Research In Action

Research In Action

mentoring trainees
Mentoring Trainees Goes Both Ways
January 26, 2016
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Mentorship is a necessary and critical role in any profession as it passes on invaluable experience to the next generation. In the scientific and academic community, specifically, mentorship provides future scientists with vital guidance in career development and real-world exposure to research projects.

Although mentoring can be rewarding, it’s also very time-consuming. With the appropriate framework, however, mentoring trainees can foster professional growth for both the mentor and mentee. Here are some tips to accomplish that feat -- no matter what your style of management may be -- based on my years of experience mentoring both undergraduate and graduate students:

  • Communicate, communicate, communicate. Regular meetings are key. Trainees are not experienced, full-time employees; they may not know the next steps after completing assignments or whether they are performing their tasks correctly. They may be bashful or timid about initiating conversations with you, even when in need of more guidance. Mentors need to take the initiative and stay engaged.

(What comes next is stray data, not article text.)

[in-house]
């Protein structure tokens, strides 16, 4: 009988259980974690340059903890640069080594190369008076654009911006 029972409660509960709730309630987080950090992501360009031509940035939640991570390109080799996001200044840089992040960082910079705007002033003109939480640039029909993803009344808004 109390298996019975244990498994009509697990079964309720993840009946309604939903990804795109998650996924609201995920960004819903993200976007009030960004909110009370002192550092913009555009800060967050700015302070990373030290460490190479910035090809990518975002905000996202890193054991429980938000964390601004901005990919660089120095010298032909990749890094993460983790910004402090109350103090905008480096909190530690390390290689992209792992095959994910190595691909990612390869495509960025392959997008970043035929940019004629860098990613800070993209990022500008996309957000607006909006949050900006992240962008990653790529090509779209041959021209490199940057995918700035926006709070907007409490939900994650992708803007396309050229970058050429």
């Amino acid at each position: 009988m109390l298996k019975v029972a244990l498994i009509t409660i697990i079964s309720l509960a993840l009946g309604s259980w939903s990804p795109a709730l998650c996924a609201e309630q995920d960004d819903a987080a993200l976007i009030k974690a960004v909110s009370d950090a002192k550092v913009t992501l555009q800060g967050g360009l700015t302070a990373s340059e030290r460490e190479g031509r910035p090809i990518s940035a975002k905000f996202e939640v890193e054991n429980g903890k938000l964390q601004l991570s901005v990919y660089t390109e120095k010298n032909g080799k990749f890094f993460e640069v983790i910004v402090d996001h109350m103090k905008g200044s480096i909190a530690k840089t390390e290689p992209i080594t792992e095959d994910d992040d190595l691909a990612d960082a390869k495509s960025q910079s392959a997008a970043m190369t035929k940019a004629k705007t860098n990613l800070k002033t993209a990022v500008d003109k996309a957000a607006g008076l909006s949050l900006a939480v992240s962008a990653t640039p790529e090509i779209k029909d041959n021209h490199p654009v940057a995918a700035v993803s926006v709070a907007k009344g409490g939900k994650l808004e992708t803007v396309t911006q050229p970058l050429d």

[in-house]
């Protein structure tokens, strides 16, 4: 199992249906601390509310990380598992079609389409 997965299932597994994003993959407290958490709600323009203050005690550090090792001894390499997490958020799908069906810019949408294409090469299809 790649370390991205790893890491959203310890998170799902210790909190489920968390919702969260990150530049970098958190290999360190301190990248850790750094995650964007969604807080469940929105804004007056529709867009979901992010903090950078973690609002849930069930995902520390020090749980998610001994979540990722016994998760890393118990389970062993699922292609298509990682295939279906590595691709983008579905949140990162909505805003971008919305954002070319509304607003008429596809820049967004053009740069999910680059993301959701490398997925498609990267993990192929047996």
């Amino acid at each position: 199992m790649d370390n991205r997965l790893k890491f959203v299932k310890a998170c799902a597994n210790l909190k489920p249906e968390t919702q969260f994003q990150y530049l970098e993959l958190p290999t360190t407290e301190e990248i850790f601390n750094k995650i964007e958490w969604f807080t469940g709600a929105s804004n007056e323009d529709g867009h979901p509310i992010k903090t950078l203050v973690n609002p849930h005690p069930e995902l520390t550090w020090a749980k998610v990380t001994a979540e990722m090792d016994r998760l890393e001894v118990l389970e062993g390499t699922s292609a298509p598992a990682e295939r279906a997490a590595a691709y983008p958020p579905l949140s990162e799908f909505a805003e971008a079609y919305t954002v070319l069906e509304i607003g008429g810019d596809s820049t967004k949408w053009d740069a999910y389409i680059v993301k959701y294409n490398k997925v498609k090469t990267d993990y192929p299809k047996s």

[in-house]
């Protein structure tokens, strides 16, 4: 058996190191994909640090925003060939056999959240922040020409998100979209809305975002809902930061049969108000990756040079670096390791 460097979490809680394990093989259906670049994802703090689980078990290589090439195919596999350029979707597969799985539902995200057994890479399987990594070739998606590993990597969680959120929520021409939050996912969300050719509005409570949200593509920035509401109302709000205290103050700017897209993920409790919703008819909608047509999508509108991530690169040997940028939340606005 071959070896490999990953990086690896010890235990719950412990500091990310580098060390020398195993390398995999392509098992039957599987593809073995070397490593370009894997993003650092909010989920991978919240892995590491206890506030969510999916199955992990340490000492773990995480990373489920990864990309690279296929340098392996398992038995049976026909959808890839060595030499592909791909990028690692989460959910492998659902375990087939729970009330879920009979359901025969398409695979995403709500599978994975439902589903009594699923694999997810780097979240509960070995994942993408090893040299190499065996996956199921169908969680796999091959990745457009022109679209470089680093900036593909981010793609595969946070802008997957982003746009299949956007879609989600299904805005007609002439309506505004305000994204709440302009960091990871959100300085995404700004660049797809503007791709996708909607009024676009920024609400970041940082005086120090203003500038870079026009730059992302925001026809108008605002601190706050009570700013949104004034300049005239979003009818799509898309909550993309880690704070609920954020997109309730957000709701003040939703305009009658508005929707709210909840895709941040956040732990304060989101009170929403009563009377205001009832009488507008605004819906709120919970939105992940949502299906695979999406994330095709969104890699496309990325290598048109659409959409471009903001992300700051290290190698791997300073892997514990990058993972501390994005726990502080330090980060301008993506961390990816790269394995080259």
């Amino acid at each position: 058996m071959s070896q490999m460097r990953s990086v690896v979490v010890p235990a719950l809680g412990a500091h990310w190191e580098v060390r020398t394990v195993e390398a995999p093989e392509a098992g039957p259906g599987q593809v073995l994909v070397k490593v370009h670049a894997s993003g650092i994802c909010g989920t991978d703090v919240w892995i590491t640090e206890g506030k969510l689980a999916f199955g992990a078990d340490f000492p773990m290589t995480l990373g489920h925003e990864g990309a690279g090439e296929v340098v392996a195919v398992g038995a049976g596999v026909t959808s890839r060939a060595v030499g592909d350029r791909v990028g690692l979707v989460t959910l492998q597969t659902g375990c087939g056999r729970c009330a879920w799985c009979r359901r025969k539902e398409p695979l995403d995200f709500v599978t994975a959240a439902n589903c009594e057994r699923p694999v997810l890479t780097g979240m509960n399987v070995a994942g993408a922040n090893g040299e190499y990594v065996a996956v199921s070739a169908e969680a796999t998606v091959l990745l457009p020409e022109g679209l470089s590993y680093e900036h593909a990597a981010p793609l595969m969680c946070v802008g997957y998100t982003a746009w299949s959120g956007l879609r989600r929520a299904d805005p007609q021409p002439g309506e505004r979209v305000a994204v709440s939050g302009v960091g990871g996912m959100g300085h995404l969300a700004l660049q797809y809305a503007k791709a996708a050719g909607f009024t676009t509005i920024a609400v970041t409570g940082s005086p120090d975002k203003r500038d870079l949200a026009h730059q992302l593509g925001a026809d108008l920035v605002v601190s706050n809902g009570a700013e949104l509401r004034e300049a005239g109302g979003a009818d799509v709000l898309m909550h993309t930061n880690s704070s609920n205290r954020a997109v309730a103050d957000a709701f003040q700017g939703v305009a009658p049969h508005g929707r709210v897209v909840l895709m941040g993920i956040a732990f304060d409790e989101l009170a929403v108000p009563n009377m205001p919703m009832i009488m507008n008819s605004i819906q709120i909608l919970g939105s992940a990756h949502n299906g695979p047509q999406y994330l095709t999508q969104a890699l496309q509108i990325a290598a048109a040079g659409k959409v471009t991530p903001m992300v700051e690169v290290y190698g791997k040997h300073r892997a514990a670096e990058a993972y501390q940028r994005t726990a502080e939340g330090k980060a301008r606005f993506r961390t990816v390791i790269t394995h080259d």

• Match the project to the interest. Obviously, all research projects come with uninteresting, monotonous tasks that are often completed by trainees. To keep interest high, be sure to reevaluate the assigned research project if you detect disinterest. Passion for the research project (even if the tasks are relatively unexciting) will make trainees more productive and the research experience more rewarding. 
  • Balance time on projects. Although trainees, particularly graduate students, usually take ownership of some aspect of a research project that represents the majority of their effort, devoting their time to a single project can backfire. It can lead to burnout and be counterproductive to the goal of training – to help cultivate the next generation of scientists.  I have accomplished balance with my own mentees by ensuring that each has a primary research project that is relevant to their skillset and experience level, allowing them to hone their existing research skills and take ownership of a specific research topic. I also require participation in additional projects outside their area of expertise to:
    • take them out of their comfort zone
    • develop new skills
    • become well-rounded researchers
  • Be prepared for more, not less, efficiency. Mentors often overestimate the amount of time required to complete tasks assigned to trainees. Since they are not bogged down with the administrative tasks of grant writing or project management, trainees can sometimes complete tasks more quickly than anticipated (sometimes in a day instead of a week). Don’t fill this time with busywork. Instead, have a tentative plan in place for the duration of their internship but be prepared to adapt to their ability level.

As the newly appointed CIRP@CHOP Director of Training, I look forward to covering the topic of mentoring research trainees in future Research In Action posts. Stay tuned!